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  4. My gripe word is 'passionate'. I know this word didn't raise its head above the horizon as recently as 2013, but I'm sure that, as the year wore on, I read and heard it more and more, in particular during the election campaign. The word has a distinguished provenance and it's a shame that it should be so over-used and misused.
    Everyone has to be passionate these days. A novel can't be accepted just because it's good, or (heaven help us) original. The publisher has to be 'passionate' about it.
    And writers must be passionate as well, emotion welling out of their prose or poetry, if they wish to succeed. Politicians have to be passionate about everything - such is their lot - but even they could be more discerning. My favourite grip is saved for my local Federal Member, the Coaliton's Sarah Henderson, who dared to claim, during campaign meetings, that she was passionate about the environment, the sub-text being that she couldn't give a damn but was keen to suck up to both the left and right. She also dared to label my concerns about live exports as a 'passion' for animal welfare', which made me want to puke.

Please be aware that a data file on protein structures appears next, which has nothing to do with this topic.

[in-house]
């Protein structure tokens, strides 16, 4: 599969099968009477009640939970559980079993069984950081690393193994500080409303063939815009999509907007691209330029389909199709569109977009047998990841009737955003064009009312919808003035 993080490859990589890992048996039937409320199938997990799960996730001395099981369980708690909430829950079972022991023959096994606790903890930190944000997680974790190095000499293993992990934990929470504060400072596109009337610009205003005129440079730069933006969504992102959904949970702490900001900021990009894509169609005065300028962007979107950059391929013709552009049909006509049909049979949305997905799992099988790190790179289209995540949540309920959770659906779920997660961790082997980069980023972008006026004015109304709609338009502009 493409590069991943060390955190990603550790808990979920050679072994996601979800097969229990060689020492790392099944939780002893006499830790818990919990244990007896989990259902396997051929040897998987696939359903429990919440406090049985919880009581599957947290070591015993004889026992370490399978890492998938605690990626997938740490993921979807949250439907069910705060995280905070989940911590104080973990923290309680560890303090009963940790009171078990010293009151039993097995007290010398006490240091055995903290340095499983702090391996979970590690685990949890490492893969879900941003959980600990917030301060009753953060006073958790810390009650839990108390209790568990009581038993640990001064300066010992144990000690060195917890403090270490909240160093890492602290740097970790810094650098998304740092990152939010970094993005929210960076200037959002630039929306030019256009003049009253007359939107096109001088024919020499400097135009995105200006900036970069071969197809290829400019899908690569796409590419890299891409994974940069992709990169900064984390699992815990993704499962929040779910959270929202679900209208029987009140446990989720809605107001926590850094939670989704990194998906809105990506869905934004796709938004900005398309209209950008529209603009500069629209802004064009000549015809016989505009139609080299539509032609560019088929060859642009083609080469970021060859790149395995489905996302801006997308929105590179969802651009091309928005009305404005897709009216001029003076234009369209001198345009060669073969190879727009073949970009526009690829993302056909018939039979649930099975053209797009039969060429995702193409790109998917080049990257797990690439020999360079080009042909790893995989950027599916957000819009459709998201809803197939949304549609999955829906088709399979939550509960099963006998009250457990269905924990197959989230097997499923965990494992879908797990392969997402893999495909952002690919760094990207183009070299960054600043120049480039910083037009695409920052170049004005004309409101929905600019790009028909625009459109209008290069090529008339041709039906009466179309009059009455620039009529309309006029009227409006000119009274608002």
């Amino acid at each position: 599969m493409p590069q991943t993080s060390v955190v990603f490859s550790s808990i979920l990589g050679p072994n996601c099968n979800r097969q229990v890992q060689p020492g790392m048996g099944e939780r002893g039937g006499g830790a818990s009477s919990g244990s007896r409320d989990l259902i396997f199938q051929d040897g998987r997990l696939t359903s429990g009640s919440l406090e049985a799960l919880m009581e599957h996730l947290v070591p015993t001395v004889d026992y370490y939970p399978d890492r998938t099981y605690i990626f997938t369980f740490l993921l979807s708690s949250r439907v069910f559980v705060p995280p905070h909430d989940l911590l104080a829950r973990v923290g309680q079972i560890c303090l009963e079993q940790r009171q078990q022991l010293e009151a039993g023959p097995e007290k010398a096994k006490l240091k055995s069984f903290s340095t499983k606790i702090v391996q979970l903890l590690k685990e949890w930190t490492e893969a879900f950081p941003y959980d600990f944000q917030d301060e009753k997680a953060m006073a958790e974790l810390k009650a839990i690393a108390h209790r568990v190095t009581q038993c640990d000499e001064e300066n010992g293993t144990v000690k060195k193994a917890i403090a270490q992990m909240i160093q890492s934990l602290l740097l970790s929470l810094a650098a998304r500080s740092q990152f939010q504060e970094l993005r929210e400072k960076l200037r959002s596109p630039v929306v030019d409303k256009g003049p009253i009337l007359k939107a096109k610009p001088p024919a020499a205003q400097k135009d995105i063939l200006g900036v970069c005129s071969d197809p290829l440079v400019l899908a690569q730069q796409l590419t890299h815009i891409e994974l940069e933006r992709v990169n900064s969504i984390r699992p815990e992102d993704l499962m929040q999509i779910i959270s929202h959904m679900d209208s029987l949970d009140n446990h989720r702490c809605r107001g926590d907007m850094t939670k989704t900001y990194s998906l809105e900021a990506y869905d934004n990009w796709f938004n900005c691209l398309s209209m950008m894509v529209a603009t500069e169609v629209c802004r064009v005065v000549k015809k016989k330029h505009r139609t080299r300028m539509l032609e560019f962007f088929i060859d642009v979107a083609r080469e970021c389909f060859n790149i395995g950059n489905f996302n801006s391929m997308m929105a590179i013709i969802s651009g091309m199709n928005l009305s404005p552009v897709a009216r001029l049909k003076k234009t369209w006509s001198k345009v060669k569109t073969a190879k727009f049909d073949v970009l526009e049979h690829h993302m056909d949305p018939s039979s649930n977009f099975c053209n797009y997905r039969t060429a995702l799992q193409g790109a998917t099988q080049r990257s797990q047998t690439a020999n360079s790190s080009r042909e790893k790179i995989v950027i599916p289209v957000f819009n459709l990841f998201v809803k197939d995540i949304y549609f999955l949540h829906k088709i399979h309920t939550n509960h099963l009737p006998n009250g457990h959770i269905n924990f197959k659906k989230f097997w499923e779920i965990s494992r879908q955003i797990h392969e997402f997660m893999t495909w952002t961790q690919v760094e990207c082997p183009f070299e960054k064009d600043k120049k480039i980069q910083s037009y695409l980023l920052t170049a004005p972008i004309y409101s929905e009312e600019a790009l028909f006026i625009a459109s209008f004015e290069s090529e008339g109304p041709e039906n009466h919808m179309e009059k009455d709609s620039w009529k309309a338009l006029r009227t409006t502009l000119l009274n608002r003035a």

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  5. Oh, dear - not 'passionate'! One of the good words gone sour? I do agree that the new orthodoxy demands that readers (read publishers here too) be 'moved', that characters 'connect' and emotions are all. I guess you could call it the revenge of the middlebrow. But what do you make of a novel like The Luminaries? I haven't read it, but what I've read about it suggests that it's quite original in conception at least, and it has to have something apart from 'passion' that will carry readers on through so many pages. And then there's Infinite Jest - another I haven't tackled but, again, a marathon read, and from one I hear that relies a lot on the play of language for its appeal. So it's possible that literary fiction is making some kind of a comeback. As for the passionate in politics, as for just about anything in politics at the moment, how can any of it be believed?

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  6. Oops. A typo in the penultimate sentence - 'one' should be 'what'. The perils of non-edited publication!

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  7. I haven't read 'The Luminaries' or 'Infinite Jest' either, so I can't comment on either of those two, but with regard to literary fiction making a come-back, I think that one of the liberating things about digital publishing is that production costs are negligible by comparison with print publishing - so that choices that have been considered 'uneconomic' in recent years, such as maintaining a poetry list, or publishing novellas, or risky and original literary fiction, should now be re-considered. Whether any of the big publishing companies will re-consider along these lines remains to be seen. There is no reason why quality should fall; in fact every reason for the opposite to happen.